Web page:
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Developing items for a 1st grade screening test in reading: testing some basic principles
A strong body of evidence has emerged supporting the validity of multiple-choice items in different contexts and providing insights into good practice when it comes to developing and validating items (See e.g. Haladyna, 2004). However, both item content and item design must be adapted to the purpose of the testing. General guidelines derived from theory on mainstream reading development apply optimally to tests for normally distributed populations, as they focus on how the full range of a skill can be measured. For tests with a more specific purpose, such as identifying those who are at risk for reading and writing difficulties, it may be advisable to violate some generally recognized guidelines and to formulate new ones.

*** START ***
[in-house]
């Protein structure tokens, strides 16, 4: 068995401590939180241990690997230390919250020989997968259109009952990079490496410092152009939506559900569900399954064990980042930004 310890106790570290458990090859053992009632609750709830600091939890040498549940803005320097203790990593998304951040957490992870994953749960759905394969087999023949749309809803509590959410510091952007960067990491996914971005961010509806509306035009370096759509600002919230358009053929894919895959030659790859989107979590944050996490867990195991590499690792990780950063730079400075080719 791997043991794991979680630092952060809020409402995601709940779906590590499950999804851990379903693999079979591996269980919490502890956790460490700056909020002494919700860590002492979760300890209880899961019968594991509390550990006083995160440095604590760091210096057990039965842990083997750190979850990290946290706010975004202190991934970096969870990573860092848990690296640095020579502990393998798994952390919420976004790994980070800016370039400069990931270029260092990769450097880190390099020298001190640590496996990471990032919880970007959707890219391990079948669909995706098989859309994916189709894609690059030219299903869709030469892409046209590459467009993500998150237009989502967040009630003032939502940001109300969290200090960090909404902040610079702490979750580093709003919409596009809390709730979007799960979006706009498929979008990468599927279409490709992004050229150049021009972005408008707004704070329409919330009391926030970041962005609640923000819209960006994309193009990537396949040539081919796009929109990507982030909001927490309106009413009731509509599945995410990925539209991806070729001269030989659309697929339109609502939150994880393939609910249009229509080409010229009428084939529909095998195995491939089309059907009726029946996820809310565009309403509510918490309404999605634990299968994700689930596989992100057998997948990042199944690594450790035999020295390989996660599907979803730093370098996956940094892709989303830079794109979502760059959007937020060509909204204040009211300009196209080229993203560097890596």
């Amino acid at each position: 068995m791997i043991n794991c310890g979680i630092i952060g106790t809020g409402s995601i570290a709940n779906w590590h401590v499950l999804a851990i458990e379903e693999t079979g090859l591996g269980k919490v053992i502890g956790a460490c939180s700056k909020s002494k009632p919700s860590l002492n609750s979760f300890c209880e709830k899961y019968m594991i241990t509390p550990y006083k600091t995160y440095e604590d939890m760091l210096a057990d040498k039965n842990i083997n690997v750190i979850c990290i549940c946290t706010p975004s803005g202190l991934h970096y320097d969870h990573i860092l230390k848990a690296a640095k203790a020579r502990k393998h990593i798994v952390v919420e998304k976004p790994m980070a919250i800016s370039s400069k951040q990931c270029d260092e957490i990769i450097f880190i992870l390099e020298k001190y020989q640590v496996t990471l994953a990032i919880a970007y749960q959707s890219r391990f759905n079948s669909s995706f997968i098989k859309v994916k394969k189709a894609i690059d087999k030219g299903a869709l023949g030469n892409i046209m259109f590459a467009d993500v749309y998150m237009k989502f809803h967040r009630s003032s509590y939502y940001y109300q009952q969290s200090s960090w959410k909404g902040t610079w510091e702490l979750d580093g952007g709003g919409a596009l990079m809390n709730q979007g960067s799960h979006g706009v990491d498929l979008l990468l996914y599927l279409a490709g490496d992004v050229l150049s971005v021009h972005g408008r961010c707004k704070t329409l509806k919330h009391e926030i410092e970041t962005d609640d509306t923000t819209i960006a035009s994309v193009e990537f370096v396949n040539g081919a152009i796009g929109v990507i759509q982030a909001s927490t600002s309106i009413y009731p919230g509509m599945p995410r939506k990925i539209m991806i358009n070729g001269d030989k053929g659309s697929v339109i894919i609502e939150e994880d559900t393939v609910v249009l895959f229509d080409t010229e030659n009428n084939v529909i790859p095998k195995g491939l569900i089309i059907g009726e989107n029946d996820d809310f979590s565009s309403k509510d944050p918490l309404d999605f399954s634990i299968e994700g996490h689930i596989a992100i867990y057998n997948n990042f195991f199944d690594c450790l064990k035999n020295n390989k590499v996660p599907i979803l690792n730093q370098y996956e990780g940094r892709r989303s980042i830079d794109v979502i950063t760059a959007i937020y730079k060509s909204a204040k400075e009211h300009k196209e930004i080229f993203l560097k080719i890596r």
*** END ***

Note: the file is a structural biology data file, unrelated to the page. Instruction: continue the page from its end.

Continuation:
In this study we take the first steps towards formulating tentative guidelines on the design of multiple-choice items when the purpose is to identify struggling readers through group administered digital tests. The empirical grounds for the study come from three sources: a) A list of criteria describing our thinking during item development for a large-scale screening test is the deductive part of our data material. We confront these theoretical assumptions with two empirical sources: b) think-alouds with at-risk pupils during informal testing and c) a quantitative data material, namely the statistics from a large pilot study of the test items.
The approach taken emphasizes the application of knowledge on the unique considerations of those students who are likely to fall behind. The assumption is that this systematic focus will strengthen the predictive validity if not also concurrent validity. As such, the present study will contribute to our knowledge some tentative guidelines for item development for screening tests in reading.
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